“KB Naik split the MGP along with six other MLAs. The objective was to dislodge Bandodkar because Naik wanted to be Chief Minister,” Sawal told Outlook. Two other nominated members of the state assembly also supported the revolt. The rebels formed a new party, the Nava-MGP. 

While Naik wanted to be Chief Minister, Faleiro argues that the rebels did not want to dislodge the MGP itself from power. 

“Technically, though, the government was still in majority: the seven breakaway MLAs had intimated their decision to neither the Lt. Governor nor the Assembly Speaker. This was because the KB Naik-led rebel group did not want the MGP to lose power. Their one-point agenda was to oust Dayanand Bandodkar. They reckoned that once they withdrew support, Bandodkar would resign. They would then join the MGP and electa new CM,” Faleiro claims. 

But Bandodkar stuck on. 

The Third Split

As parleys went on between the Bandodkar camp and the rebels, the former was looking for another crutch to steady his political innings. And the Chief Minister eventually found the support he was looking for in the enemy camp.

Catching the rebels by surprise, Bandodkar raided the UGP’s larder, managing to wean away five MLAs from the 12-member UGP, securing a wide enough numerical buffer to survive his chief ministerial innings.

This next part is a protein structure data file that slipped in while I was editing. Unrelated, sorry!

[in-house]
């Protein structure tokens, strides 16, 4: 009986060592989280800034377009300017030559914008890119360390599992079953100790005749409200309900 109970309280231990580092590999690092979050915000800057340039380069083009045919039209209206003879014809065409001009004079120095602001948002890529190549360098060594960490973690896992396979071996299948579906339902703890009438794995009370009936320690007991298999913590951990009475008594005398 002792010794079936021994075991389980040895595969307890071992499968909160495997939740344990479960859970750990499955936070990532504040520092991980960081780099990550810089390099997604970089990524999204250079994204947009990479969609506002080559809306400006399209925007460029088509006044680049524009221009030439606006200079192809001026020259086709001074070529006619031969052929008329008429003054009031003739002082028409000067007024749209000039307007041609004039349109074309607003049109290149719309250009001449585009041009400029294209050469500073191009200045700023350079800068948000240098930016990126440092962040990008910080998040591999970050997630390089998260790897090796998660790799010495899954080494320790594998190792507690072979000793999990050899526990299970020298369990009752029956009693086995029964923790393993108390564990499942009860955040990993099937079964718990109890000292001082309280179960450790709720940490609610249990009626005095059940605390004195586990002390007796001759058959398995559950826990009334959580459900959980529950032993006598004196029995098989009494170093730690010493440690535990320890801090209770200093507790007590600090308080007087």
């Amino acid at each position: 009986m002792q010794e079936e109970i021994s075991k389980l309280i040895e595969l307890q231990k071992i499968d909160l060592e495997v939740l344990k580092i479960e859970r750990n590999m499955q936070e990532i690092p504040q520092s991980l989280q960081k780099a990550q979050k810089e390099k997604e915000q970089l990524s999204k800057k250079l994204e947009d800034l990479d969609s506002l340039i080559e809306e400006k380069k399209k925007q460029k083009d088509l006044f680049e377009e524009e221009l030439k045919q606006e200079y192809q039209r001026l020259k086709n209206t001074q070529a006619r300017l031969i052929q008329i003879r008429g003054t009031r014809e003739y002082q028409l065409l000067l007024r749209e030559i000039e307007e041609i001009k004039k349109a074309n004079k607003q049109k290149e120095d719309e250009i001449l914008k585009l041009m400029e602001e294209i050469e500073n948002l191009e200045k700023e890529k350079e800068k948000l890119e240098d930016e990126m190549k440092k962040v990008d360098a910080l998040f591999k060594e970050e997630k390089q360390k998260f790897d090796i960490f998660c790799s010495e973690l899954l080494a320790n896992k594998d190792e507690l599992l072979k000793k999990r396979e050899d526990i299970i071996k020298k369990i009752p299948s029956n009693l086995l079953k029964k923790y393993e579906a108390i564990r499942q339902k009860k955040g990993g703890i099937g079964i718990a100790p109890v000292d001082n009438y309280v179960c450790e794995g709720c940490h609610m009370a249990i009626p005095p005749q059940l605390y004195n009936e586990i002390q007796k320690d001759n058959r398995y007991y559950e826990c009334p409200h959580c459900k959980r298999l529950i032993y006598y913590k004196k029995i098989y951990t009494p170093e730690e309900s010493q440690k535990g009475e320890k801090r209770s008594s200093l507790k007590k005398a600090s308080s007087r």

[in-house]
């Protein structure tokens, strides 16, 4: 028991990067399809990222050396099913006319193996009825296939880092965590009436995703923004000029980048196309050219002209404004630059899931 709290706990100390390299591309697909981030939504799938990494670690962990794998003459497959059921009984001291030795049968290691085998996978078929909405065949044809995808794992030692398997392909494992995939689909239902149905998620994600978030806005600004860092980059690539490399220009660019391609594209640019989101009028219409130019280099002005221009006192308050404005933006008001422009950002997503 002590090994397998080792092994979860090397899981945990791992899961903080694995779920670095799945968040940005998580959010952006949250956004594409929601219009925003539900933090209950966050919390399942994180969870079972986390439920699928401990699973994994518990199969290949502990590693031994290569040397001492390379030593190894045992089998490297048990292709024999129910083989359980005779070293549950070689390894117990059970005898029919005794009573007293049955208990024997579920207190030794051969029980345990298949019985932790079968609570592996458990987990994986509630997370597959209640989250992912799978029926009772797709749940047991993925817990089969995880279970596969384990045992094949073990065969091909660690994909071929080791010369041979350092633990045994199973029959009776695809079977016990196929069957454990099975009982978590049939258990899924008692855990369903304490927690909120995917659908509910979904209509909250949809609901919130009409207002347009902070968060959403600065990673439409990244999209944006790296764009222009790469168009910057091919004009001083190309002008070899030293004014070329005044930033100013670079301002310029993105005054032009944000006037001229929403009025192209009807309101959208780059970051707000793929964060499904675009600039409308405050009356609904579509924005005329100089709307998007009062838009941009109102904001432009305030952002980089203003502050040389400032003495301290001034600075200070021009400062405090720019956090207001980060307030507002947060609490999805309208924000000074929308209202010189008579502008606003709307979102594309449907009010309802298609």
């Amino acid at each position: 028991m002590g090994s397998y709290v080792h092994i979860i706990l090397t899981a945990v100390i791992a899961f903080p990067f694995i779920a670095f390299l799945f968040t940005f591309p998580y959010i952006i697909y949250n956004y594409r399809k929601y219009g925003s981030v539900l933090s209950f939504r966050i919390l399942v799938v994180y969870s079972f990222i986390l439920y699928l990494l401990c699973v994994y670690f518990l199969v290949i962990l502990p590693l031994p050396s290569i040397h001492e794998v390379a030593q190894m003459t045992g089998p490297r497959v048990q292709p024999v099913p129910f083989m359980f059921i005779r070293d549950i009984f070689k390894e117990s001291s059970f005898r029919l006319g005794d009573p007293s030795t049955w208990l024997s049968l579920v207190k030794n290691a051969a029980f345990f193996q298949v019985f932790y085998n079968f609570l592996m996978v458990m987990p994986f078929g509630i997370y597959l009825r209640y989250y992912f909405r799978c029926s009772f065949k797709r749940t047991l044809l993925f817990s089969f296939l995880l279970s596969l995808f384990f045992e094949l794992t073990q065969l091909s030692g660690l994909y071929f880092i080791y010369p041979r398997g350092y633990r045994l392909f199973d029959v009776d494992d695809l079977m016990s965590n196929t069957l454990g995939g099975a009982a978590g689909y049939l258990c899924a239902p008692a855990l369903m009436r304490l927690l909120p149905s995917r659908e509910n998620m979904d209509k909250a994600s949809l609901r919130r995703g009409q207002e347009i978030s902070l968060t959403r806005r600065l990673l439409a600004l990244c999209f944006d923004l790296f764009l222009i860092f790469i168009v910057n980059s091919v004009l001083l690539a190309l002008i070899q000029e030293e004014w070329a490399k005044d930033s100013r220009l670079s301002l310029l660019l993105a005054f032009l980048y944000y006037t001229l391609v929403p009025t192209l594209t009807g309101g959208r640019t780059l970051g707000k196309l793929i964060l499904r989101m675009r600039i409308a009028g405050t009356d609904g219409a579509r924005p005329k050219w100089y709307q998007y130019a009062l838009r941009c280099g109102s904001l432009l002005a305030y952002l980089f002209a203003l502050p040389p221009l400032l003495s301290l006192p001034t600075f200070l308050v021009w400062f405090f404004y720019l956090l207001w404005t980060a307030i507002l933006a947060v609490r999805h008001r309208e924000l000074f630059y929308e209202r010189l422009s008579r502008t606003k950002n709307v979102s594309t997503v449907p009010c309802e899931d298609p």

Interestingly, in contrast to Goa’s contemporary politics, where political defectors have managed to secure victories in by-elections or subsequent polls, not a single MLA, who was a part of the state’s original rebel groups UGP (Furtado group) and the Nava-MGP could win the subsequent election. 

The third group of rebel MLAs, who quit the UGP to support Bandodkar were even hesitant to contest polls, because of an urban legend which was attached to the political aura of the party’s patriarch Dr. Jack de Sequeira. 

“Around that time the Sequeira-led UGP’s symbol was the ‘hand’. And there was a belief that the hand in Sequeira’s party symbol was the hand of St. Francis Xavier himself. This deterred them from going to the people against the Sequeira faction,” according to political commentator Adv. Cleofato Coutinho. Xavier is a Catholic saint of Spanish origin, who is widely regarded as the ‘patron saint of Goa’ and whose remains are interred at the historic Old Goa Church complex near Panaji.